What We're Working On: Break Room Overhaul What We're Working On: Break Room Overhaul
There’s a ping pong table in the break room on the 10th floor of the DoItYourself Building. That translates to dings, dents, scuffs and outright holes in the wall from (over) enthusiastic ping ponging DIYers. In some other building they might bring in a crew of outsiders to fix things up, but being who we are we took it upon ourselves not just to repair the damage, but paint the walls, install a chair rail and add some edge to the room with 114 square feet of chalkboard paint.
Replacing the Drywall
There were three holes in the wall. The smallest clearly came from a foot, right above the baseboard.
Next in size was from a trip and fall going for that ball. It was at about knee level but reportedly came from a shoulder, leaving a hole with about a 6-inch diameter. The big hole was made more or less on purpose with a full on body slam. The hole was about a foot across and 2 feet high, but the damage actually spread across two stud bays. Because there are metal studs 24 inches apart, that’s 4 feet of wall.
We attacked the big hole first, cutting a 4-foot by 4-foot square with a keyhole saw, careful to preserve the plumbing, electrical and noise dampening insulation for the kitchen on the other side.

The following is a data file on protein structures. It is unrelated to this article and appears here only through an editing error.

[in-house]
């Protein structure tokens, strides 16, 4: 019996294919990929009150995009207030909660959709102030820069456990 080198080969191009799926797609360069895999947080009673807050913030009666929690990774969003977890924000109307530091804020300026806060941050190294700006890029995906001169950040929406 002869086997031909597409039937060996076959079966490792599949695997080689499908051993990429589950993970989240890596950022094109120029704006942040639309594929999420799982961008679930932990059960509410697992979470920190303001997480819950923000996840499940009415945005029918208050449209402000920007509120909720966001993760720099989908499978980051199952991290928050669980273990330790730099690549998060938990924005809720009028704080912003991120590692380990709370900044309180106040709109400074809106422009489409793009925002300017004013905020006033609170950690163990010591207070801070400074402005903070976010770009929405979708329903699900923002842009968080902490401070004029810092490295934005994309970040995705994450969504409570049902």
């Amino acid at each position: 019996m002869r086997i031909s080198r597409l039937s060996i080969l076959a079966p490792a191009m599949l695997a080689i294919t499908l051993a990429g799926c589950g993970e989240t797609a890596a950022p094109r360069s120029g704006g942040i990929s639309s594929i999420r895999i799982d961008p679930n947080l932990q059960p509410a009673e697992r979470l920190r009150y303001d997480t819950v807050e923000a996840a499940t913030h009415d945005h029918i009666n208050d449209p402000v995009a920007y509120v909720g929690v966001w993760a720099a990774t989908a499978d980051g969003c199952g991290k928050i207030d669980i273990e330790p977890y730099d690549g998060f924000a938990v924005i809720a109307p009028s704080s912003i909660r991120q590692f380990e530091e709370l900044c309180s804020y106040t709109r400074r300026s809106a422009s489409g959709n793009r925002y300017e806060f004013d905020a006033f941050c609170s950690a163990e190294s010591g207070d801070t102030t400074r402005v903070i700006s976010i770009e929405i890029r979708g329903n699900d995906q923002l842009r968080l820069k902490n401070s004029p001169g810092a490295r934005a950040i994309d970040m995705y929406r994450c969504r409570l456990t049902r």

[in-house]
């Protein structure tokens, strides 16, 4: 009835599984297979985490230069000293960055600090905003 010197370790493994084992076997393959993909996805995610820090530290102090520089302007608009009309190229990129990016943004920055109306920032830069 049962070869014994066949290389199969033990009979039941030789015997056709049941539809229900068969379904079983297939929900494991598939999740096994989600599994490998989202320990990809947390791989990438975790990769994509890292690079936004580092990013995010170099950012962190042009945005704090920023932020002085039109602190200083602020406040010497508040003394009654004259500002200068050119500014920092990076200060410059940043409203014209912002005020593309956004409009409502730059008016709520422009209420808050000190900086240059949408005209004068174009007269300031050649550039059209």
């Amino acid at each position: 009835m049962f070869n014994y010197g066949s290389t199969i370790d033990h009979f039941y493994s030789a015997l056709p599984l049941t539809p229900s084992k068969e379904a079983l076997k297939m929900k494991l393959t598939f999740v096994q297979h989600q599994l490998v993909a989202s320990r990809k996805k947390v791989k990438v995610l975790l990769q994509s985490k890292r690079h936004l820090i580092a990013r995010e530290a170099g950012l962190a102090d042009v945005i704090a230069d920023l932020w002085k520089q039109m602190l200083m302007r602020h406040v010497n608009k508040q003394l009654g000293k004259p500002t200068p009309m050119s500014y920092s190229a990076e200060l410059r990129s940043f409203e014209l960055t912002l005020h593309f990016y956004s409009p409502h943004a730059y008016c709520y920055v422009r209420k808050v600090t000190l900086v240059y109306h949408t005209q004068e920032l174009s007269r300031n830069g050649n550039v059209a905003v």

This eliminated all the damage, and 4x4 happens to be the size of half a sheet of drywall, so it was easy to measure and cut a fresh piece to match.
Score the drywall on one side, following a straightedge with a utility knife. Then fold and snap the sheet along the score and cut the paper on the other side. Set the piece in the hole.
And then screw it to the studs.
The middle sized hole got the same treatment, but the smallest hole was actually the biggest challenge. Because this is an office, not a home (despite how much time we spend here), the baseboard is a vinyl strip glued to the wall. That means we couldn’t pry it back and then replace it as we would on typical construction.
Instead, we cut the hole from stud to stud, and then peeled about an inch of the broken drywall from the back of the baseboard. The replacement piece was cut to fit the hole, plus an extra inch on the bottom to slide behind the molding. It was screwed to the studs and then glued to the molding with construction adhesive.
The Mud and Tape
Now all the joints between the old wall and the new sheetrock needed to be covered up to make the repairs invisible. We used self-adhesive mesh tape on each joint.
If this was an all new wall I prefer paper tape, but since this was a repair the mesh was faster and easier to work with. Once the joints were taped, we filled in all the gaps with joint compound (affectionately known as “mud”), and feathered it out across the wall. Let it dry, lightly sand and mud again. Do at least 3 coats, with each coat feathering out wider from the repair to make it completely blended and level with the wall. Be careful not to sand too aggressively, or you’ll set yourself back a step.
Finally you can “wet sand” the joint with a lightly damp sponge to make everything nice and smooth.